Members of the Royal Canadian Legion in Hope pose for a photo on Remembrance Day. (Dave White photo)

Members of the Royal Canadian Legion in Hope pose for a photo on Remembrance Day. (Dave White photo)

75 years after D-Day, Legion members say organization more important than ever

The Royal Canadian Legion isn’t just about veterans anymore, but rather entire communities

It’s been 75 years since Allied troops pulled off the largest seaborne invasion in history and invaded the beaches of Normandy, France, on June 6, 1944.

And as Canadians look back and honour the immense sacrifices made that day, members of the Royal Canadian Legion say their organization is more important now than ever.

READ MORE: 75 years later, legacy of Canada’s role in D-Day landing still lingers

Created by veterans for veterans, Heather Bergstrom, treasurer for the local branch, says the Legion is a nation-wide non-profit organization dedicated to providing services to our vets and the community while continuing to not only act in Remembrance of the Canadian Services, but to also act in service to the country and local communities.

“Our members now include police, firefighters, and first responders,” Bergstrom said. Of Hope’s 250 members, there are probably only about 18 or 20 military veterans, as a majority of First and Second World War vets have passed away due to age.

“All Legions have a general concern for the future (because so many) think the Legion is only for old people and that it’s run by civilians,” Bergstrom continued. “But without the civilians, there’d be no Legion as there aren’t many vets left.”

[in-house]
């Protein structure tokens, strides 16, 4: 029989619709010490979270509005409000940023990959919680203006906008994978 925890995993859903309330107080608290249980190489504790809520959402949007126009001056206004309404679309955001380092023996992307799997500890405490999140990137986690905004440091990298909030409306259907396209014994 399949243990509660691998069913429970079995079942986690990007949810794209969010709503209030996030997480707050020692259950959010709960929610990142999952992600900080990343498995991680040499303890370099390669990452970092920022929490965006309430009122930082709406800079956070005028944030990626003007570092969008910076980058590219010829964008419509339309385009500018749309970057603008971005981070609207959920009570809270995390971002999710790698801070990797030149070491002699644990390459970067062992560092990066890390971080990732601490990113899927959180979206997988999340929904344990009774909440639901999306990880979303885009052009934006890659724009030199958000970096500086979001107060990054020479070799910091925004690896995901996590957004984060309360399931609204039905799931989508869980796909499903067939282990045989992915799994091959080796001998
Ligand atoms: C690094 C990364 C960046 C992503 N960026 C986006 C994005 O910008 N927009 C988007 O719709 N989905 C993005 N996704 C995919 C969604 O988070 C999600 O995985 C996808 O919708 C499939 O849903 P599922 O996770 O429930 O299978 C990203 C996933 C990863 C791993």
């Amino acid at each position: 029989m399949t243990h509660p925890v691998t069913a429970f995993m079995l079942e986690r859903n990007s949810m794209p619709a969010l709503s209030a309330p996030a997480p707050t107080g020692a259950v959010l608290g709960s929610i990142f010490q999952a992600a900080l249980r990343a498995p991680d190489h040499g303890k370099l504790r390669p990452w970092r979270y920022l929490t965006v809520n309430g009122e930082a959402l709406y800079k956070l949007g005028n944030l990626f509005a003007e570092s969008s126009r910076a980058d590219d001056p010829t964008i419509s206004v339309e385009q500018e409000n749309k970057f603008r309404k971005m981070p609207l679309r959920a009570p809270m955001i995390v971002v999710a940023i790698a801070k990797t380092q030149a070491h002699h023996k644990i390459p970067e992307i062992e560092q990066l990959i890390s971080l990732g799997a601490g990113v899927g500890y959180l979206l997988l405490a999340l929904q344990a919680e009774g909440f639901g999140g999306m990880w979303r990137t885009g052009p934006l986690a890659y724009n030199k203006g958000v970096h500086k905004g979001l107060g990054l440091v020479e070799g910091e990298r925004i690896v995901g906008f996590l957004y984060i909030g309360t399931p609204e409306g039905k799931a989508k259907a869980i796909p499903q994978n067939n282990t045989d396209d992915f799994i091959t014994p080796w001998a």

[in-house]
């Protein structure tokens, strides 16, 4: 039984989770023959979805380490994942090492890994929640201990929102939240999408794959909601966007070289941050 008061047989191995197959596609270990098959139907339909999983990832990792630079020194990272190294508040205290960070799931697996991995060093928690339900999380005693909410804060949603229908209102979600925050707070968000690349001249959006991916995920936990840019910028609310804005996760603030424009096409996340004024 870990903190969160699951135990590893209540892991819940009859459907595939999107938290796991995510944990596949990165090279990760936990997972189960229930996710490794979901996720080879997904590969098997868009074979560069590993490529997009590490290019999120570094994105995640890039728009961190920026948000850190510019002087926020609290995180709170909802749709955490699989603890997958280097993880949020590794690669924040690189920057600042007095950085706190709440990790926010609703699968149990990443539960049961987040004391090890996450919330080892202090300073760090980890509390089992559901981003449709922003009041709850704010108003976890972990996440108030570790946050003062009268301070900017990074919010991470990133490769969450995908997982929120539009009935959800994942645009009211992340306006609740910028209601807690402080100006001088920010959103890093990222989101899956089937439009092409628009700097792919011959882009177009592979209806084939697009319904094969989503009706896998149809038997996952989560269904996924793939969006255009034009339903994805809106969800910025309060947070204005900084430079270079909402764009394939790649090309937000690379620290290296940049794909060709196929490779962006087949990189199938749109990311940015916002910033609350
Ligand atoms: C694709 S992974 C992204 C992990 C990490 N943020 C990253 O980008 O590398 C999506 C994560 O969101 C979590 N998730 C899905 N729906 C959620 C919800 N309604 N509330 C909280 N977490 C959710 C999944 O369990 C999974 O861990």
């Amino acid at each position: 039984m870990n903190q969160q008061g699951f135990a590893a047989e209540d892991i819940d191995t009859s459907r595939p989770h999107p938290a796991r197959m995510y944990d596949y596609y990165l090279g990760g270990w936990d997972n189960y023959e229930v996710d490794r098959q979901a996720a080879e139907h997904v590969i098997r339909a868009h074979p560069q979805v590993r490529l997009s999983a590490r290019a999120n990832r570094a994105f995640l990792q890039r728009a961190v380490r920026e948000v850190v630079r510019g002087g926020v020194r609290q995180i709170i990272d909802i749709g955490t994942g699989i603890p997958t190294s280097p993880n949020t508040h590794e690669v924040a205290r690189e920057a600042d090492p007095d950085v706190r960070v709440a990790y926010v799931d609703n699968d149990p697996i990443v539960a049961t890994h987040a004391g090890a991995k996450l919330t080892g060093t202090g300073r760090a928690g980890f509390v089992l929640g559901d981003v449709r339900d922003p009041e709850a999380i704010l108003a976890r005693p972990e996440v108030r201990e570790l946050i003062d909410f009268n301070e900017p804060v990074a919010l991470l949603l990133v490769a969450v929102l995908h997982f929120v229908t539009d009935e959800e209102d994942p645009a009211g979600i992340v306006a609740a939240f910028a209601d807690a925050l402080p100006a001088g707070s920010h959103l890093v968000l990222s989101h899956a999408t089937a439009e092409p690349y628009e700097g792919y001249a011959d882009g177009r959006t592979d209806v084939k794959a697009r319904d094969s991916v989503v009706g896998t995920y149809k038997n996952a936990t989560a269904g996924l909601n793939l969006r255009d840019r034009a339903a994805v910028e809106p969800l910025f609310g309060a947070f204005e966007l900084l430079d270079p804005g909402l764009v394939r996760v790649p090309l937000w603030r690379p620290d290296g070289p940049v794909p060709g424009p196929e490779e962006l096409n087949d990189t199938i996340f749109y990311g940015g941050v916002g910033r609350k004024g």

Which leaves the Royal Canadian Legion as the nation’s history holder. “The Legion understands the importance of honouring past sacrifices and acknowledging the courage of those who served and still serve today,” states the organization on its website. “Through Remembrance Day ceremonies, the Poppy campaign, commemorative activities, youth education programs, and more, the Legion helps Canadians to honour and remember.”

READ MORE: D-Day Normandy sites today captured by drone

However, Bergstrom says that can only continue if membership at local Legions also continues.

“We were created to assist returning vets and their families,” Bergstrom explained, “but you don’t have to be a vet to join.”

It used to be that you had to be a child or grandchild of military personnel, however, that rule was changed within the last 20 years, and now anyone who can follow the code of conduct can join.

“There are advantages to being a member,” added Ian Williams, who’s been with the Legion for 54 years, and is the current president of the Hope branch.

For $50 per year, members can partake in medical and insurance benefit options, as well as participate in monthly dinners, dance parties, poker games, and more.

“It costs less than a Costco membership and has better benefits,” joked Bergstrom, who’s been a member of the Legion since she was 17. “I joined before I could even get in!” said the 65-year-old.

And through the Legion’s generosity, more than $14,000 was donated to local Hope charities last year alone. But to keep doing that work, Bergstrom and Williams say more members are needed.

READ MORE: D-Day veterans revisit Normandy, recall horror and triumph

“We’re really are all about being here for the community as a whole,” Williams said. “It’s about volunteerism and giving back. We have something going on all the time for everyone.”

“Come out and play with us!” exclaimed Bergstrom joyfully, adding that they’ll be celebrating Legion Week from June 24 -30.

“We’re going to have a free barbecue to raise awareness and membership. It’s not just an old-timer civilians’ club, it can be their club, too,” Bergstrom said. “Come down and join in our fun.”

For anyone who would like to honour D-Day, Williams says members of the Hope Legion will be laying a wreath at the cenotaph at noon on June 6.

For more information about the B.C./Yukon Legion, please visit For more information about Hope Legion Branch #228, please visit their website at